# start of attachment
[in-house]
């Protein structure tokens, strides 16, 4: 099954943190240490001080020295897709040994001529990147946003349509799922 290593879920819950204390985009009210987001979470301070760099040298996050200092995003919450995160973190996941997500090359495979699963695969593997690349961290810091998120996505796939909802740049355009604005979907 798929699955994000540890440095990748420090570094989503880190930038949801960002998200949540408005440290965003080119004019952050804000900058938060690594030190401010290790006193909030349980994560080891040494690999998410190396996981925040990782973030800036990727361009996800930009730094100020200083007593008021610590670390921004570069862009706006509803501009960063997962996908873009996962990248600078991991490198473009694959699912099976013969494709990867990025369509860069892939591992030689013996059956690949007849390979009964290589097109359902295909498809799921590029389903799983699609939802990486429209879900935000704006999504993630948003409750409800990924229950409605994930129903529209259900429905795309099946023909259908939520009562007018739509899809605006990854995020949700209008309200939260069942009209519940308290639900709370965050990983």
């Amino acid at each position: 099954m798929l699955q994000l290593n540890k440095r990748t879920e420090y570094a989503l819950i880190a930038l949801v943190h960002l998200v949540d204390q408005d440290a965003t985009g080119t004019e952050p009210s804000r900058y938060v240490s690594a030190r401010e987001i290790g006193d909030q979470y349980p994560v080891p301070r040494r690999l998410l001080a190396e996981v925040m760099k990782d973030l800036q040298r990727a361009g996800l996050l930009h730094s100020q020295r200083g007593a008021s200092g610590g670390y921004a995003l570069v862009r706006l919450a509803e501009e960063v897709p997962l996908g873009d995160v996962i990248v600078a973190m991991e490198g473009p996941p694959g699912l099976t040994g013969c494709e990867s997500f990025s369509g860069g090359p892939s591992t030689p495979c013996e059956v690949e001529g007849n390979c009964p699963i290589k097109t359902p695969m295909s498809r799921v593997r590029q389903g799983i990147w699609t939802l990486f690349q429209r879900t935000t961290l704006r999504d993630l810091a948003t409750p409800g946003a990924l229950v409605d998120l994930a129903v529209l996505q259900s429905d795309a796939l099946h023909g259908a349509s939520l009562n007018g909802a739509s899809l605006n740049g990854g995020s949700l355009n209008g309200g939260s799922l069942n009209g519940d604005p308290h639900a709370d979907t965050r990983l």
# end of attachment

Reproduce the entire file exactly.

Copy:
[in-house]
């Protein structure tokens, strides 16, 4: 099954943190240490001080020295897709040994001529990147946003349509799922 290593879920819950204390985009009210987001979470301070760099040298996050200092995003919450995160973190996941997500090359495979699963695969593997690349961290810091998120996505796939909802740049355009604005979907 798929699955994000540890440095990748420090570094989503880190930038949801960002998200949540408005440290965003080119004019952050804000900058938060690594030190401010290790006193909030349980994560080891040494690999998410190396996981925040990782973030800036990727361009996800930009730094100020200083007593008021610590670390921004570069862009706006509803501009960063997962996908873009996962990248600078991991490198473009694959699912099976013969494709990867990025369509860069892939591992030689013996059956690949007849390979009964290589097109359902295909498809799921590029389903799983699609939802990486429209879900935000704006999504993630948003409750409800990924229950409605994930129903529209259900429905795309099946023909259908939520009562007018739509899809605006990854995020949700209008309200939260069942009209519940308290639900709370965050990983």
């Amino acid at each position: 099954m798929l699955q994000l290593n540890k440095r990748t879920e420090y570094a989503l819950i880190a930038l949801v943190h960002l998200v949540d204390q408005d440290a965003t985009g080119t004019e952050p009210s804000r900058y938060v240490s690594a030190r401010e987001i290790g006193d909030q979470y349980p994560v080891p301070r040494r690999l998410l001080a190396e996981v925040m760099k990782d973030l800036q040298r990727a361009g996800l996050l930009h730094s100020q020295r200083g007593a008021s200092g610590g670390y921004a995003l570069v862009r706006l919450a509803e501009e960063v897709p997962l996908g873009d995160v996962i990248v600078a973190m991991e490198g473009p996941p694959g699912l099976t040994g013969c494709e990867s997500f990025s369509g860069g090359p892939s591992t030689p495979c013996e059956v690949e001529g007849n390979c009964p699963i290589k097109t359902p695969m295909s498809r799921v593997r590029q389903g799983i990147w699609t939802l990486f690349q429209r879900t935000t961290l704006r999504d993630l810091a948003t409750p409800g946003a990924l229950v409605d998120l994930a129903v529209l996505q259900s429905d795309a796939l099946h023909g259908a349509s939520l009562n007018g909802a739509s899809l605006n740049g990854g995020s949700l355009n209008g309200g939260s799922l069942n009209g519940d604005p308290h639900a709370d979907t965050r990983l």